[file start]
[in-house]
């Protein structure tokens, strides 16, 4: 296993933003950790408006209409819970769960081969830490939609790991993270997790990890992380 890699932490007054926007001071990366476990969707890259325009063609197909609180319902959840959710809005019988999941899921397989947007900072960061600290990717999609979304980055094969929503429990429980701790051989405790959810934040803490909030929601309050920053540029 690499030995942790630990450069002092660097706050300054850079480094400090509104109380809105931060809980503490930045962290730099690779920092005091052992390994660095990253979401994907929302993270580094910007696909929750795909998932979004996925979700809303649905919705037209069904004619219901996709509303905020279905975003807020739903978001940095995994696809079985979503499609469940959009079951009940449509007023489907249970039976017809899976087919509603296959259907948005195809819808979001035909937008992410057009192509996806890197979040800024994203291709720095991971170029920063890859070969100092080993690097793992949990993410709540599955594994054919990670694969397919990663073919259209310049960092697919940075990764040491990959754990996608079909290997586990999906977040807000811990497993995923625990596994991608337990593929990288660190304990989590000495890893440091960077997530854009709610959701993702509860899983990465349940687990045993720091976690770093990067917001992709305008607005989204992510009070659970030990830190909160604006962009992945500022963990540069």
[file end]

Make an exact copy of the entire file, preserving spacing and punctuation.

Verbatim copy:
[in-house]
């Protein structure tokens, strides 16, 4: 296993933003950790408006209409819970769960081969830490939609790991993270997790990890992380 890699932490007054926007001071990366476990969707890259325009063609197909609180319902959840959710809005019988999941899921397989947007900072960061600290990717999609979304980055094969929503429990429980701790051989405790959810934040803490909030929601309050920053540029 690499030995942790630990450069002092660097706050300054850079480094400090509104109380809105931060809980503490930045962290730099690779920092005091052992390994660095990253979401994907929302993270580094910007696909929750795909998932979004996925979700809303649905919705037209069904004619219901996709509303905020279905975003807020739903978001940095995994696809079985979503499609469940959009079951009940449509007023489907249970039976017809899976087919509603296959259907948005195809819808979001035909937008992410057009192509996806890197979040800024994203291709720095991971170029920063890859070969100092080993690097793992949990993410709540599955594994054919990670694969397919990663073919259209310049960092697919940075990764040491990959754990996608079909290997586990999906977040807000811990497993995923625990596994991608337990593929990288660190304990989590000495890893440091960077997530854009709610959701993702509860899983990465349940687990045993720091976690770093990067917001992709305008607005989204992510009070659970030990830190909160604006962009992945500022963990540069």